How To Choose A Good Fortified Wine
Sep 20, 2023
Fortified wine was once seen as the preserve of stuffy gentleman’s clubs or gatherings of genteel older ladies, but in recent years it has become a more fashionable beverage. This is a very welcome development as there are many fine fortified wines to choose from. Here is a guide to some of the most popular types and how to pick the perfect bottle.
What is fortified wine?
Fortified wine is a regular wine with added distilled spirit. This increases the alcohol content and also prolongs the shelf life. In fact, it is thought that they were first created to ensure that wine could be well-preserved on long sea voyages. Typically, brandy or a neutral spirit is added to a still wine. This raises the alcohol content from about 12 or 13% to 18 or 20%.
The wines can be sweet or dry, and they have strong rich flavours and a high alcohol quota. For this reason, they are generally served in small quantities as an aperitif or an after-dinner drink.
Types of fortified wine
Port is probably the best-known type of fortified wine. It’s a red wine that is produced in the Duoro Valley region of Portugal, and there are strict regulations on where and how it is produced. It is made with very ripe red grapes, particularly the Touriga Nacional, Touriga Franca, Tinta Barroca, Tinto Cão and Tinta Roriz varieties, and usually fortified with brandy.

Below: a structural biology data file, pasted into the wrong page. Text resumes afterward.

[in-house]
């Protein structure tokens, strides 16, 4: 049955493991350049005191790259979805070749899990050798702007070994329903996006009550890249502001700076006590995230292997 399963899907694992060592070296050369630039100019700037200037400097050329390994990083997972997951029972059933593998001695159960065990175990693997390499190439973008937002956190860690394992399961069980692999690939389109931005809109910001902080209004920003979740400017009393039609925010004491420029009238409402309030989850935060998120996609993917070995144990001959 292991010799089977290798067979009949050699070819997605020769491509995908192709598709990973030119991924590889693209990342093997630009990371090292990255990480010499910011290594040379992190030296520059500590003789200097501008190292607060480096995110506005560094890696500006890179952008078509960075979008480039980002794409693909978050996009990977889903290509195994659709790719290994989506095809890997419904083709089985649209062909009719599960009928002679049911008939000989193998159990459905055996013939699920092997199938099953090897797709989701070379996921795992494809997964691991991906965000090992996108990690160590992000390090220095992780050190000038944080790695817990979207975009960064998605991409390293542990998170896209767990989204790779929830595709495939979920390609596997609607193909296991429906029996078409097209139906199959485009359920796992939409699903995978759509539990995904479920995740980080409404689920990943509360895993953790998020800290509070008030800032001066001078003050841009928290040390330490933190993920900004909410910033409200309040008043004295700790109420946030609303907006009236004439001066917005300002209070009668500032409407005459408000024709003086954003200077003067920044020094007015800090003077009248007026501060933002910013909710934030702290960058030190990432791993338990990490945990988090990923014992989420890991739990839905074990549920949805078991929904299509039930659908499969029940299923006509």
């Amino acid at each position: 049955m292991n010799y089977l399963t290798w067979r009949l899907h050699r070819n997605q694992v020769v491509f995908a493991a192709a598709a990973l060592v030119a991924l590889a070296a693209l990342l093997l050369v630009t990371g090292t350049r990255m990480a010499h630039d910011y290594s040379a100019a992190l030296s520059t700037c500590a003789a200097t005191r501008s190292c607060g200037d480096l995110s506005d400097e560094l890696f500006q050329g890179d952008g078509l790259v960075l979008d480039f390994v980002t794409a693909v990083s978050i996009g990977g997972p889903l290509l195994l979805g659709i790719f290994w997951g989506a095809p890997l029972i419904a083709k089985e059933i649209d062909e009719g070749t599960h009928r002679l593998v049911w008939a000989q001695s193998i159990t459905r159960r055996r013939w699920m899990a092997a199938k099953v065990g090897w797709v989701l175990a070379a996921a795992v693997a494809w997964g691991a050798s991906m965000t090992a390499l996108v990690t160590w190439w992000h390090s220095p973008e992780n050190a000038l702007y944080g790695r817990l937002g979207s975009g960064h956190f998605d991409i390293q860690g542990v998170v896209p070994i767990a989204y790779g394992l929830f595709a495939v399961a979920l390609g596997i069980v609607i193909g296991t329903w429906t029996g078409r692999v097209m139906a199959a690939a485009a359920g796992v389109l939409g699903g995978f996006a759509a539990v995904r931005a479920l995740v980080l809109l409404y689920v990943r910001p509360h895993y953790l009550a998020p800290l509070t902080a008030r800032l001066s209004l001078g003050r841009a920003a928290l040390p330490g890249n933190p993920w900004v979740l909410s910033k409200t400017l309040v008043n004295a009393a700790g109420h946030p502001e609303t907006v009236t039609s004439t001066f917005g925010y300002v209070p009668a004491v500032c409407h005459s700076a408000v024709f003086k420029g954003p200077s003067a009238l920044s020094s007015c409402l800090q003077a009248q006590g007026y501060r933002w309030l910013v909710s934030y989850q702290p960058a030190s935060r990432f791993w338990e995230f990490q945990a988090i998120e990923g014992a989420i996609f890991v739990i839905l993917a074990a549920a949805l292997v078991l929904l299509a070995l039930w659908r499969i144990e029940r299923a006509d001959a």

Classic port is aged in bottles or wooden barrels for several years or even decades to ensure a full rich flavour. However, there are various styles, including ruby port, which is aged in bottles and typically the most affordable port.
Tawny port is usually aged in oak barrels for ten years or more, and is sweeter and heavier. Vintage port is used to describe a wine produced from a single years’ harvest, which is not always possible, thus increasing the rarity value and price.
Port is a great after-dinner drink that goes well with cheese, chocolate, and desserts.
Sherry is produced in the Adalusian region of southern Spain, and encompasses a wide range of flavours from very sweet to very dry. It’s made with native varieties of grape, including the Palomino, Muscat or Pedro Ximénez, and fortified with grape spirits.
Quality dry sherries to look out for include Manzanilla and Fino. Amontillado and cream sherries tend to be sweeter with complex nutty and fruity flavours.
Here in Britain, we tend to only drink sherry at Christmas, but in Spain it often accompanies tapas tasting dishes.
As you might expect, Madeira is made in the Portuguese Madeira Islands off the northwest coast of Africa. As with sherry, Madeira can be dry or sweeter depending on the production method and type of grapes used. It’s made with an exceptionally long heating and maturation process, and some Madeiras can last well over 100 years!
It’s considered to be a good aperitif or dessert wine.
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